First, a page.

- Augusto Cesar Sandino International Airport, Managua (8)
This is the main international airport in Nicaragua and offers non-stop flights to 12 destinations. Panamanian COPA Airlines moves up to 30% of all the air traffic at this terminal. Since 2011 the passenger traffic has been increasing annually at 4,1%. In three years the country will have a new international airport in Rivas that is expected to offer flights to Asia. There is no more Nicaraguan flag carrier, reason why the Augusto Cesar Sandino International Airport is not a hub.
- La Aurora International Airport, Guatemala City (10)
Located in Guatemala City’s Zone 13, this airport, once Pan American’s Central American hub has a runway of almost 3000 meters and it was fixed in 2010. Recently a new advanced system of baggage transport and security protection was introduced. The investment was of up to 1,43 million dollars. TAG is the only Guatemalan carrier (as Aviateca was totally absorbed by Avianca) and operates small prop planes from their private hangars, not using the main international terminal.
SAN JOSE, Costa Rica–Salvadoran Low Cost Carrier (LCC) VECA Airlines landed at Juan Santamaria International Airport last February 27th. The airline will operate three times a week a flight from Guatemala City via San Salvador with an Airbus A-319 for 144 passengers in one single class. The airline is expected to offer excellent fares and compete with both Avianca and COPA Airlines. In 2009 the Colombian airline Avianca purchased GRUPO TACA and for a while the new airline operated as AviancaTACA but in 2013 the airline changed its name again to just Avianca. The Central American communities in the United States and Canada lost the emotional connection they used to have with the Salvadorian flag carrier that started in 1931 and now expect VECA Airlines to fill the void. Non official versions insist that VECA Airlines will start flights to Baltimore, New York, Houston and Los Angeles by the end of 2015 or beginning of 2016. The airline’s web site http://www.vecaairlines.com shows future services to Panama City from San Salvador.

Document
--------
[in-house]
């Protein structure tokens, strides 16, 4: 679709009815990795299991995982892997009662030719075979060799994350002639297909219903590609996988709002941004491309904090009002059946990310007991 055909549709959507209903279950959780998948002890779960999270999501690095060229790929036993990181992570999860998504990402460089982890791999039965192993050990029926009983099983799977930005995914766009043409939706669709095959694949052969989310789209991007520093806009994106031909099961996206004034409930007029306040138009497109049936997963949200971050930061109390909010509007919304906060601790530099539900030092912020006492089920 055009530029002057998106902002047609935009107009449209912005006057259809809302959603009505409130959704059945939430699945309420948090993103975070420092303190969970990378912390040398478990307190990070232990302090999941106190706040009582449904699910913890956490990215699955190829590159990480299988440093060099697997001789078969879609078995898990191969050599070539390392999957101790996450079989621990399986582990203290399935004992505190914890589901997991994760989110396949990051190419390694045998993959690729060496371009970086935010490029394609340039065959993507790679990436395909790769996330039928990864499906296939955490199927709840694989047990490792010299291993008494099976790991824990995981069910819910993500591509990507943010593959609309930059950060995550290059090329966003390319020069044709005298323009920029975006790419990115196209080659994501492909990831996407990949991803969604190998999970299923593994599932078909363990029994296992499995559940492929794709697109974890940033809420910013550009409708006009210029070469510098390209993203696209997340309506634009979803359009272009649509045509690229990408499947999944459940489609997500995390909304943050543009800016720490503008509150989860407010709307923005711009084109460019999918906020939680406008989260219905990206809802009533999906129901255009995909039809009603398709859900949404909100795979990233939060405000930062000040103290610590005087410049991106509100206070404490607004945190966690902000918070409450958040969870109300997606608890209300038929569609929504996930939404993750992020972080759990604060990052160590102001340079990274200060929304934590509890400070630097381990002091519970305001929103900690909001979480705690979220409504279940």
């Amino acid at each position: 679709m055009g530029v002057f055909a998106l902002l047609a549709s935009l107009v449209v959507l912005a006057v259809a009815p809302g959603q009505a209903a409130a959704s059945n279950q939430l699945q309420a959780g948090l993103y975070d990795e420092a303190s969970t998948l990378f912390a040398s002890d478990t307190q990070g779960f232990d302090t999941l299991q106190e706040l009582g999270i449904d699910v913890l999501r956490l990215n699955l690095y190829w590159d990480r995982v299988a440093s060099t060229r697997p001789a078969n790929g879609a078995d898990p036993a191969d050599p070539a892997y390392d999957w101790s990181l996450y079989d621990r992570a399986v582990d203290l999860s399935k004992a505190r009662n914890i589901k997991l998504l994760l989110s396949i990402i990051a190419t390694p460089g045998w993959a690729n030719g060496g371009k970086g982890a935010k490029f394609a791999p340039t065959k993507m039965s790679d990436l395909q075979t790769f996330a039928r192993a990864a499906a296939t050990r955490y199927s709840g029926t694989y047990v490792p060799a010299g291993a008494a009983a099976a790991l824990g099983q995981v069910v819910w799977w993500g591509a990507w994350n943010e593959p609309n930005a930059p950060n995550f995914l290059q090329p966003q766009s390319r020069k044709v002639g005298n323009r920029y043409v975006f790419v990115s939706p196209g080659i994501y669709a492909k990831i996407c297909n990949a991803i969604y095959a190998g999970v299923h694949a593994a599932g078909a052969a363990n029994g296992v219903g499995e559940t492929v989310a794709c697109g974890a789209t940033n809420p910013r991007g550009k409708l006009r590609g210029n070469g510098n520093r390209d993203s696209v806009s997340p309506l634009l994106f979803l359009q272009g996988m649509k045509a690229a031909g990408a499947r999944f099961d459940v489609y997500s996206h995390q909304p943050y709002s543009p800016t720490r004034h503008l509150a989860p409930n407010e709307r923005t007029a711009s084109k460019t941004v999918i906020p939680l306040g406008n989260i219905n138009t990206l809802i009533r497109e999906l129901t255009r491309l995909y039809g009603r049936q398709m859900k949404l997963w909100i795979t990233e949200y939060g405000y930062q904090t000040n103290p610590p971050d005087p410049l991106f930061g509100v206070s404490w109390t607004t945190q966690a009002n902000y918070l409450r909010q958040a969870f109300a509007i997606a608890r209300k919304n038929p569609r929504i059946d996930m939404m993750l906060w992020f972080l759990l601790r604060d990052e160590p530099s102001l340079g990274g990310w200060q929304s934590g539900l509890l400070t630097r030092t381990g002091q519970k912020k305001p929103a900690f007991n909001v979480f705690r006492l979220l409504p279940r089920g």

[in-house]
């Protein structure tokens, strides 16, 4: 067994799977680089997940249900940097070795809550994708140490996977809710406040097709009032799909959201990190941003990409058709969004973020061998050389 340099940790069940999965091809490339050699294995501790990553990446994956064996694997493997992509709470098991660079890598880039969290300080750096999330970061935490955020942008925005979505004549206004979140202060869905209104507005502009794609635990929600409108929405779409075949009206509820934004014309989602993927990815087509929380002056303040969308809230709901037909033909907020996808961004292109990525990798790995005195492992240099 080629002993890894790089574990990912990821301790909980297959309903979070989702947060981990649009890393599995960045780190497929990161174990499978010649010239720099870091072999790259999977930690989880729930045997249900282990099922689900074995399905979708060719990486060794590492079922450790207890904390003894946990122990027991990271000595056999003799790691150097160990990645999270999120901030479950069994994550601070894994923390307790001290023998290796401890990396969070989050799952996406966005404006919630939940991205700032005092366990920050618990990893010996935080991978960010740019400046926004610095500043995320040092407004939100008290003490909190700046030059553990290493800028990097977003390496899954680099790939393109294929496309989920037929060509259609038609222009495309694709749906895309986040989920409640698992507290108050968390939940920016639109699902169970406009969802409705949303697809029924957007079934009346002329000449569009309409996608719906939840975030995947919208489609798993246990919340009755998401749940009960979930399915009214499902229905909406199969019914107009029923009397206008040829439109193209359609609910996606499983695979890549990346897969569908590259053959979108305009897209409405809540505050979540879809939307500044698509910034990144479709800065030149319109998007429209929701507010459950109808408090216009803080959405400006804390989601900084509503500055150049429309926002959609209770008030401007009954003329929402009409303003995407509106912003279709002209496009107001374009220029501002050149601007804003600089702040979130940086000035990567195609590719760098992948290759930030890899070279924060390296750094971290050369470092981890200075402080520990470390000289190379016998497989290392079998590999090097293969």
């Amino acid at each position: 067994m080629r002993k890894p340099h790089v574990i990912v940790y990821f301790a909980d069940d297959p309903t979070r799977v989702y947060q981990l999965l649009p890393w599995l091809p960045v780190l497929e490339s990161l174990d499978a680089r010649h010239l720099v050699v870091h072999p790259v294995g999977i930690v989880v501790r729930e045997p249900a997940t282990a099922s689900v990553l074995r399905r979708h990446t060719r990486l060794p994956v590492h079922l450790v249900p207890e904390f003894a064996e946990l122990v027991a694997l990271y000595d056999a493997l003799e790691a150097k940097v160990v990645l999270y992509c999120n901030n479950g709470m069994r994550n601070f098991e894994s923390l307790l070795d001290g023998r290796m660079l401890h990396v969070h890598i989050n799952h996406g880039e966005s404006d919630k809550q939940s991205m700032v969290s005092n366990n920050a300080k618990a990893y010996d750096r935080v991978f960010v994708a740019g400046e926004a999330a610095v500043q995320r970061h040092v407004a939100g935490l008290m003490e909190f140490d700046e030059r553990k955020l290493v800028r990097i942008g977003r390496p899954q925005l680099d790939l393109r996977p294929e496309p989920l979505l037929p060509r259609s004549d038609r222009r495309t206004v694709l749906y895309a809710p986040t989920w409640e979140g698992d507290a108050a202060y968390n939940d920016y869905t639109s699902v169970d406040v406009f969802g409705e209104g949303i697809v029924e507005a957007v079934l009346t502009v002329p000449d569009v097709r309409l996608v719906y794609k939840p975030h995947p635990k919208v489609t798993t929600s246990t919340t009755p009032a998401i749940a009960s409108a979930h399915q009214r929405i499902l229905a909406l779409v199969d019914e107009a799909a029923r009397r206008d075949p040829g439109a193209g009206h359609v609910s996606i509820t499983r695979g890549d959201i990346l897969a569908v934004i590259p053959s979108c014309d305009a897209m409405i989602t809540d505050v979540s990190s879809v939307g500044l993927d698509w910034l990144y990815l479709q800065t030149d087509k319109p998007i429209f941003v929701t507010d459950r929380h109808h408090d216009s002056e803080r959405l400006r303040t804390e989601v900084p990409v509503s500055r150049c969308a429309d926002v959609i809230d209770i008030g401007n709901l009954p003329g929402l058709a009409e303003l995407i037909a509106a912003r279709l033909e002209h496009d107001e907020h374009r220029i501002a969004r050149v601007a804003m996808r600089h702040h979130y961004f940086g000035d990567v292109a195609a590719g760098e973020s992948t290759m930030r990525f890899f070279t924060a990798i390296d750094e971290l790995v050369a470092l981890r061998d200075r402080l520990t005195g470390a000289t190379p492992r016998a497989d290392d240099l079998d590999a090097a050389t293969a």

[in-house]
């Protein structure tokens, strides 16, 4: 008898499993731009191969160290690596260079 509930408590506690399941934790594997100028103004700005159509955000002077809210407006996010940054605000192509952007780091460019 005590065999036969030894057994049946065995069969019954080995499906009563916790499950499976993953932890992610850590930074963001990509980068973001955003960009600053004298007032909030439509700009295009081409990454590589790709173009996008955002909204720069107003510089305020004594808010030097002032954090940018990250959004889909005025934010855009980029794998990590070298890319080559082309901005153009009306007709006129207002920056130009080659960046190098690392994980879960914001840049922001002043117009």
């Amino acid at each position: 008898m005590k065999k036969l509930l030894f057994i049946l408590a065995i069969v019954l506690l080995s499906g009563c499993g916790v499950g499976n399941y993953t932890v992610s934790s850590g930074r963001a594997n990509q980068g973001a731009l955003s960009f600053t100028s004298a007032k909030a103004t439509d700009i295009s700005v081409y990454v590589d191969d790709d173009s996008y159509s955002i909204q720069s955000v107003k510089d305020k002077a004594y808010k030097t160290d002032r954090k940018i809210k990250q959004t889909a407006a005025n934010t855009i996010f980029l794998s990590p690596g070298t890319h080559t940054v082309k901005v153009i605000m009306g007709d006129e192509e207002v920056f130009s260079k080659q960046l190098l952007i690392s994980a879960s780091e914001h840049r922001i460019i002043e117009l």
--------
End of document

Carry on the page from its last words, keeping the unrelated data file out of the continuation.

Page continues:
SAN JOSE, Costa Rica–On July 12th a complete article in LA NACION, Costa Rica’s main newspaper informed of the new flights and airlines that will start operations to Costa Rica. On August 16th Avianca Airlines Costa Rican division under the name of LACSA will start flights from San Jose to Santiago, Chile via Bogota and from San Jose to Rio de Janeiro, Brazil always via ElDorado International Airport at the Colombian capital. Also in August Cubana Airlines (the flag carrier of Cuba) will reinstate flights between Havana and San Jose. The airline used to operate the routes some years ago until it code shared it with TACA. Last year TACA suspended the route linking Cuba with Costa Rica. By November 1st the American carrier JetBlue Airways will open Boston-Liberia flights. For the end of the year the Civil Aviation of Costa Rica (DGAC) will have the final permits of the certification process of Air Costa Rica (Tica Air International) a new Costa Rican airline. The airline plans to start flights to Miami, Managua, Panama and San Andres Island. A second phase would include Quito, Guayaquil and Havana and a third phase would include New York and Los Angeles, routes once operated by LACSA. A second Costa Rican carrier, TICOS AIR has not been able to move forward in their certification process explained Alvaro Vargas, the director of the aviation department. Also Salvadorian start-up VECA Airlines is expected to obtain final permits to operate San Salvad0r-San Jose run. Vargas also mentioned Brazilian airline AZUL Linhas Aereas has been interested in learning about permit processes. Other airlines that have been metioned as interested in Costa Rica include Southwest Airlines, Alaska Airlines, Allegiant, Eastern Airlines, TAME of Ecuador and CONVIASA of Venezuela.